Alzheimer's, A Growing Problem

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Alzheimer's is a growing problem, effecting millions of people and their families characterized by lack of memory and retention. Although much research has been conducted on the issue, little is known on what causes it. In fact, Alzheimer's can't be physically diagnosed without an autopsy, so biological reasons for causation are hard to determine. What is known by autopsy is that people who die with alzheimer's have a large amount of protein that isn't found in patients without. The reason Alzheimer's is an age problem is that these proteins are accumulated at a low rate throughout life, and only come into play after being built up for a long time.
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What confuses doctors is that there seems to be no link between demographics and Alzheimer's besides age. What can be link to Alzheimer's is genetics. If your ancestor's were diagnosed your chances of contracting the disease goes up exponentially. Another link is lifestyles and life events. Patients with serious head trauma are at a much higher risk of having Alzheimer's than patients without. Also those who keep an active lifestyle, and live a life of engaging their brain, have a lower chance of having the disease. Although Alzheimer's exact cause is a mystery, through research, some factors such as genetics, and lifestyle choices, are linked to the cause of Alzheimer's Disease.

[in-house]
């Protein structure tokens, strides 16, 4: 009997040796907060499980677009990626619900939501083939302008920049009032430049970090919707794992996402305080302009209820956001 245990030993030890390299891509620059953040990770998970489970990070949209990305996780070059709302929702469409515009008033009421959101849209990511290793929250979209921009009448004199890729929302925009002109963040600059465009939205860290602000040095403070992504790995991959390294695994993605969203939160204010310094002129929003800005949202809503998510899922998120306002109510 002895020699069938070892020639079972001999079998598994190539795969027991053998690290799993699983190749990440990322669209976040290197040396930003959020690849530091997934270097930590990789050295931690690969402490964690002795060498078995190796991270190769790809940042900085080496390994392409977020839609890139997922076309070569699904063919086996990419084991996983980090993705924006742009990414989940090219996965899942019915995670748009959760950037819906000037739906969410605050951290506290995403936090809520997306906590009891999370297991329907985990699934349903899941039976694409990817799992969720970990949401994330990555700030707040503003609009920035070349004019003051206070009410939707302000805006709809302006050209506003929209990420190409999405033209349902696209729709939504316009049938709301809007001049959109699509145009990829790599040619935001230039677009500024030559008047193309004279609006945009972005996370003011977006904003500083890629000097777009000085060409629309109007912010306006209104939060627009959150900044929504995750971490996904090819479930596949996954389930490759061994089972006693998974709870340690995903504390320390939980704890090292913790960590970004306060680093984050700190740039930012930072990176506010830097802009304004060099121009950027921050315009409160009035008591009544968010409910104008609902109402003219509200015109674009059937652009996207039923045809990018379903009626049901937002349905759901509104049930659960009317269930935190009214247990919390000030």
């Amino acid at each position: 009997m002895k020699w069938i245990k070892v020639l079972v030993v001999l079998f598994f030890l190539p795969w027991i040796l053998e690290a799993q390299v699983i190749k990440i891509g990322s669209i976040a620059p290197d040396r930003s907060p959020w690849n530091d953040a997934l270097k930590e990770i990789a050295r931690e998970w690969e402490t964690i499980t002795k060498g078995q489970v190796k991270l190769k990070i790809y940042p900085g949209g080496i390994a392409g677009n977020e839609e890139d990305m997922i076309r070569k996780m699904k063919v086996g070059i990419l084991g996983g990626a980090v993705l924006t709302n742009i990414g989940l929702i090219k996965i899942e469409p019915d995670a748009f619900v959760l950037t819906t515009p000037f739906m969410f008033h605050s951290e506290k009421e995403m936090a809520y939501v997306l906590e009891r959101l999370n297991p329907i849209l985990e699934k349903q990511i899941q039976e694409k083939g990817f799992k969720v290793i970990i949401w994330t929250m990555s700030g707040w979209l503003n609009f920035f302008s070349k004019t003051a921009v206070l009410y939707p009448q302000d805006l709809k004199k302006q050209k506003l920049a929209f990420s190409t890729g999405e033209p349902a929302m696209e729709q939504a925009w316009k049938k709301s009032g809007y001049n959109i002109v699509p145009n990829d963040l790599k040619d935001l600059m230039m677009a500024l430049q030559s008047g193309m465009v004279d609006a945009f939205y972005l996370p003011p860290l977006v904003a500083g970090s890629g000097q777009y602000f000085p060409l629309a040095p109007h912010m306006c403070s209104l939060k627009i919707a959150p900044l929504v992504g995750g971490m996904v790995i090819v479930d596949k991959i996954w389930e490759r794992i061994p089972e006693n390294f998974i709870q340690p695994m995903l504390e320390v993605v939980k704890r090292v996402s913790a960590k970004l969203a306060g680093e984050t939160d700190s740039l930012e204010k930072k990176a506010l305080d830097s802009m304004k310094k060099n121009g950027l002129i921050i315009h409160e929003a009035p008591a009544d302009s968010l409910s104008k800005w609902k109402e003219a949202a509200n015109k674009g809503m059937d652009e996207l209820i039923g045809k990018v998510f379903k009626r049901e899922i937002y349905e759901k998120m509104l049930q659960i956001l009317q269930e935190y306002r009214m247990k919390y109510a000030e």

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This is very interesting! I didn't know that Alzheimer's can't actually be diagnosed except in an autopsy. I know family friends who have had family members suffer from Alzheimer's and it is a very emotionally painful disease for everyone involved. I hope one day we can find a cure or something to prevent Alzheimer's because no one should ever go through that or watch someone they love go through it.

I am surprised to learn that the causes of Alzheimer's are still so widely unknown. I also find it unfortunate that there is relatively little one can do to avoid such a debilitating disease.

I learned from your blog that little is known on what causes Alzheimer's Disease. I wonder how the name, Alzheimer's, came to be. Fortunately none of my relatives, who are old now show the similar symptom, but if one of the causes is the accumulation of protein, I should worry about that. I love obtaining protein, especially, chicken breast and protein drinks for my body shape.